Monday, January 20, 2014

MLK's Christian Faith and Why It Matters

Today,  Martin Luther King Day, marks the release of a new book highlighting King, his legacy, and the Christian faith that animated him.  Birmingham Revolution (IVP) by Edward Gilbreath, offers an intimate exploration of the modern church's role in challenging issues of our time. 

I worked with Ed for several years where we both served as editors at Christianity Today magazine and where we cut our teeth learning and exercising the importance of religious reporting and writing.

Below are excerpts from a longer interview I shared with Ed on the occasion of the release of his book:

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On King's 'Letter from a Birmingham Jail'
I decided to use Dr. King’s “Letter from Birmingham Jail” as a way of looking at his whole life and ministry. I wanted to plainly connect King’s life and work to the church, since I believe it was the church and King’s Christian convictions that inspired and empowered the movement he would lead. And I contend that the events of Birmingham in the spring of 1963 represent the defining moment of King’s ministry, where he fully embraced his prophetic call.

On King's Moral Failings
Despite his failings as a human being, he was operating out of a God-inspired, Christian ethic of justice and reconciliation. I’m hoping Birmingham Revolution can help folks see King in a new light. I wanted to shed light on other aspects of King and, above all, show today’s church that everything he did was driven by his Christian faith and values.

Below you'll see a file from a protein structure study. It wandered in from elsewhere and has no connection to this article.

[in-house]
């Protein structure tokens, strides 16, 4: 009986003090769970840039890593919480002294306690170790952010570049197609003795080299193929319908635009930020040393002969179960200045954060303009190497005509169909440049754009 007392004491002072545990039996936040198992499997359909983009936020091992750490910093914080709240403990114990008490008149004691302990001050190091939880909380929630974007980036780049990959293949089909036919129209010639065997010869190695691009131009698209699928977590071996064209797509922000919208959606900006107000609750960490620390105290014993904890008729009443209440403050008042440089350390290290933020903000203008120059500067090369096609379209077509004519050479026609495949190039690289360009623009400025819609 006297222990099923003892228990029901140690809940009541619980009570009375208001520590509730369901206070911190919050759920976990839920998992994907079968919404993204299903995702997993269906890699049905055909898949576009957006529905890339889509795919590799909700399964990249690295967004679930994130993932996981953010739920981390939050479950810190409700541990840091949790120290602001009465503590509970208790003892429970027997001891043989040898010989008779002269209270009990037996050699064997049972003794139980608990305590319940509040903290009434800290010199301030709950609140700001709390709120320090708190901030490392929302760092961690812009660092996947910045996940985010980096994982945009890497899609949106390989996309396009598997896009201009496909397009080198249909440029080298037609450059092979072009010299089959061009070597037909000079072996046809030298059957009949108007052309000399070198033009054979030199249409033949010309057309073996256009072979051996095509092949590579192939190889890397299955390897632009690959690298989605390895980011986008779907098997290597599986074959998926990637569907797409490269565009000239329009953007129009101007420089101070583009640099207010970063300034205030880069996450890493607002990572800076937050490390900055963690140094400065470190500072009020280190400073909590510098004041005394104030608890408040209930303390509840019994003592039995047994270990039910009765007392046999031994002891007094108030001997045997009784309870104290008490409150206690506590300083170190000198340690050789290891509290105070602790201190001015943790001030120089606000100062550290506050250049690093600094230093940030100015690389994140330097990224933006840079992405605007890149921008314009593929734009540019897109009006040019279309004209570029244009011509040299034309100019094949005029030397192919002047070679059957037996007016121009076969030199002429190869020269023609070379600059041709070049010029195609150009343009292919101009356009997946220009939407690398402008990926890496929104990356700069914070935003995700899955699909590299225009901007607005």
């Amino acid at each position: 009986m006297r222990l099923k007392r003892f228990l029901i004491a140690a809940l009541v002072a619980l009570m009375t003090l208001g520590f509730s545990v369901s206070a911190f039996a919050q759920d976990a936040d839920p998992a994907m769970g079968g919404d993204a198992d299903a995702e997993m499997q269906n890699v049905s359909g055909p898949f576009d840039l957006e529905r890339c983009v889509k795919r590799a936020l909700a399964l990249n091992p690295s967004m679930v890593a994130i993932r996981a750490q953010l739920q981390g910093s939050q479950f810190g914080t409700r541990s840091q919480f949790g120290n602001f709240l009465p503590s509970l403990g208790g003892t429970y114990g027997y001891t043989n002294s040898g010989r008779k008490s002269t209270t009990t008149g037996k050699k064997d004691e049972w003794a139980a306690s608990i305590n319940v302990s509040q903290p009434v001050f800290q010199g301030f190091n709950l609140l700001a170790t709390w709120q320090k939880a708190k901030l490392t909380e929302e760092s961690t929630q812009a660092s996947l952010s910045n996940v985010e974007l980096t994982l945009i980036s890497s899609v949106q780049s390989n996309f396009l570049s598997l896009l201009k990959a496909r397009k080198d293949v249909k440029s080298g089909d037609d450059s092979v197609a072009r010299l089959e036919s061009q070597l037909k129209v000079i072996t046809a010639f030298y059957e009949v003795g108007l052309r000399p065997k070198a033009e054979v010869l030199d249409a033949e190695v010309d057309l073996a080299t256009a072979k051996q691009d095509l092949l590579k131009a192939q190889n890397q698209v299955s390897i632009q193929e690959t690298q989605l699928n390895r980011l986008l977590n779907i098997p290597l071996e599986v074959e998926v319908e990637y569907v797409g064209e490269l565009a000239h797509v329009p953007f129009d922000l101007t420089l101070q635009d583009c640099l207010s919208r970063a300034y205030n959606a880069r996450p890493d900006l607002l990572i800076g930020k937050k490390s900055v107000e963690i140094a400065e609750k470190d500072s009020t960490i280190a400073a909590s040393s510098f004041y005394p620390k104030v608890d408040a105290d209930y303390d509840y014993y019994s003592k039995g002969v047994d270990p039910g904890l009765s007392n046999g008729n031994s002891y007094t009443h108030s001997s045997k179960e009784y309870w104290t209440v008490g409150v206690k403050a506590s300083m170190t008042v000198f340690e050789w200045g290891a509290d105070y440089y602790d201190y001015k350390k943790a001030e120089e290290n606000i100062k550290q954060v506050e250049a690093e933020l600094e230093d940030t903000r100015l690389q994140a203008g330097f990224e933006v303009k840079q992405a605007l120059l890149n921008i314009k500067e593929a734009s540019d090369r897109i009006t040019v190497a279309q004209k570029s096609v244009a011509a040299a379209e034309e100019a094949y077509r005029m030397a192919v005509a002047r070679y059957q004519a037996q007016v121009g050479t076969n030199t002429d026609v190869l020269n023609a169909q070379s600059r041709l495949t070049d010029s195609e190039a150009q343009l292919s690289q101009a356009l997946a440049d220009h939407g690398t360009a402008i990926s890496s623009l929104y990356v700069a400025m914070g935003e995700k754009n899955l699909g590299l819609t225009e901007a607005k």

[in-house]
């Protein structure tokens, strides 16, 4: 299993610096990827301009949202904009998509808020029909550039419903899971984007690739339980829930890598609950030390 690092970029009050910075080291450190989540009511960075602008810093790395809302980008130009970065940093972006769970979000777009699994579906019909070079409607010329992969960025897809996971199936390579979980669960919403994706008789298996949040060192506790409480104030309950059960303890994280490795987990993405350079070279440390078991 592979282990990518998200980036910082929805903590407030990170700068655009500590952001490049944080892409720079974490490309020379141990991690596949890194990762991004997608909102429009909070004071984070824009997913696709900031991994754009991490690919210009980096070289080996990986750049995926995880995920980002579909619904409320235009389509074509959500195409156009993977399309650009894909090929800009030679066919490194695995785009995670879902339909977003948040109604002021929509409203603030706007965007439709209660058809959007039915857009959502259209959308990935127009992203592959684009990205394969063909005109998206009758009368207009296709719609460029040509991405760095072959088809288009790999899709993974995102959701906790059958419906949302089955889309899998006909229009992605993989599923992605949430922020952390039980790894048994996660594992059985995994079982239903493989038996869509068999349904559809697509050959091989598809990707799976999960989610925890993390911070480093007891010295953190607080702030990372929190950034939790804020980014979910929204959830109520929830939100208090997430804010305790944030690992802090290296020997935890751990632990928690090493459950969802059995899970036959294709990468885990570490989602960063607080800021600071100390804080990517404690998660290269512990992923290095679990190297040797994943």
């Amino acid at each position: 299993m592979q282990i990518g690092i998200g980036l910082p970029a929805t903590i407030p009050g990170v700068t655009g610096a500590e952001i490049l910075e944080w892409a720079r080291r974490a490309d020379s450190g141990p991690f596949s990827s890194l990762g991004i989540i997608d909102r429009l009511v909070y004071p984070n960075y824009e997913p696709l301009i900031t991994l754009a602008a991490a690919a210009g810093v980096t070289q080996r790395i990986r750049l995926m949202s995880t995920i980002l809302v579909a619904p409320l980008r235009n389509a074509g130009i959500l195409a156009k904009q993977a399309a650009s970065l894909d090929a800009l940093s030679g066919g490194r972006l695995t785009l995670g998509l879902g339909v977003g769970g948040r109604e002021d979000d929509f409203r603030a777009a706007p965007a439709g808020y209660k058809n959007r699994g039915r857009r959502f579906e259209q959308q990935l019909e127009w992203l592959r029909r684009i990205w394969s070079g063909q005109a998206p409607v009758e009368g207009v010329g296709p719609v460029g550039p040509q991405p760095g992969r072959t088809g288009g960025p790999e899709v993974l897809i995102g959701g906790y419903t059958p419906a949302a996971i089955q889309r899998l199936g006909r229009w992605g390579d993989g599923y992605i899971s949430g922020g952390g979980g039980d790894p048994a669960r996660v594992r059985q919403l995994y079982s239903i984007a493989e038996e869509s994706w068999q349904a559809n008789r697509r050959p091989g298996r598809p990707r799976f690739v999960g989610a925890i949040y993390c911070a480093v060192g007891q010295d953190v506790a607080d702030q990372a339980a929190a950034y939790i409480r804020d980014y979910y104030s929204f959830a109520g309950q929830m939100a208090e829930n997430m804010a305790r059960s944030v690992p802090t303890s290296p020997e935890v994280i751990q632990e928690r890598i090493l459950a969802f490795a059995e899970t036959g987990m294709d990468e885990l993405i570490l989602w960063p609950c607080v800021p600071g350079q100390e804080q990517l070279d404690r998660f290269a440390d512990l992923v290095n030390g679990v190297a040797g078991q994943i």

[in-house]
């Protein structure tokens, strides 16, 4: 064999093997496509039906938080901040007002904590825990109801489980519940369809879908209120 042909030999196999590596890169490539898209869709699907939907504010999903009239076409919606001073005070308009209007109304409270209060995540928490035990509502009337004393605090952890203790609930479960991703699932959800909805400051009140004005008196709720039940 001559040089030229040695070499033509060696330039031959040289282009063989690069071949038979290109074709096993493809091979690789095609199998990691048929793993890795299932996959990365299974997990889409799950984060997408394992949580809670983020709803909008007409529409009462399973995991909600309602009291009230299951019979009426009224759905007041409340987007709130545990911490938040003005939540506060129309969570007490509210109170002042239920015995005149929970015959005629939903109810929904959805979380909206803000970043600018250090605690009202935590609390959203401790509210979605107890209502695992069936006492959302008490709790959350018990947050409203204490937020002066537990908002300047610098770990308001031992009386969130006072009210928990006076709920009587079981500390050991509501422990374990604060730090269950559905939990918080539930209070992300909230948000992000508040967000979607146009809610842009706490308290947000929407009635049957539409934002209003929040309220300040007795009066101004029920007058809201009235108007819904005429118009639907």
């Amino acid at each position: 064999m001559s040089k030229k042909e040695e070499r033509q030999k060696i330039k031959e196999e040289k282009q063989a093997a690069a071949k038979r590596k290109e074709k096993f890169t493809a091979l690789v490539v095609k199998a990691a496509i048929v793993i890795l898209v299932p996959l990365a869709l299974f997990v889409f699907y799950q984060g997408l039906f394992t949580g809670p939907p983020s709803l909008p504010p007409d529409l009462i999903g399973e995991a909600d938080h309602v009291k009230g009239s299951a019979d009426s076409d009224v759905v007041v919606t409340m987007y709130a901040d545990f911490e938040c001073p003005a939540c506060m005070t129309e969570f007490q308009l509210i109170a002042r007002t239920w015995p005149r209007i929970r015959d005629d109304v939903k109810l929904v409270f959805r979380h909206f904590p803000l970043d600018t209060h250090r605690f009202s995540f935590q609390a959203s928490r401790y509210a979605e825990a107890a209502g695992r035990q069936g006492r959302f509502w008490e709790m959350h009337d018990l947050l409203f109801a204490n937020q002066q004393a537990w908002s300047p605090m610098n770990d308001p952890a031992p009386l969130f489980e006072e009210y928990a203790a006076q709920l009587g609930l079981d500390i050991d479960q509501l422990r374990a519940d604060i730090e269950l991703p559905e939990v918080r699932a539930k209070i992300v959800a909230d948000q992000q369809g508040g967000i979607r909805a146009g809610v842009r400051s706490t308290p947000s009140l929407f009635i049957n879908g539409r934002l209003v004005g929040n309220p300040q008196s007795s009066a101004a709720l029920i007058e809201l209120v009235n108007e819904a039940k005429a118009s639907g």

On King's Sense of Christian Mission
In Birmingham, Dr. King went to jail to help make the point that the pursuit of racial unity and justice is an essential part of the Christian mission. . . .What we do know about him is that he was a believer in the dignity and humanity of all men, women, and children. In “Letter from Birmingham Jail,” he wrote,
“We are caught in an inescapable network of mutuality... Whatever affects one directly affects all indirectly.” 
On MLK and Social Media
I've got to believe the man who wrote “Injustice anywhere is a threat to justice everywhere” and “The time is always right to do the right thing” was a guy who would get a thrill out of the immediacy and wide reach of today’s social media.

Buy Ed's book

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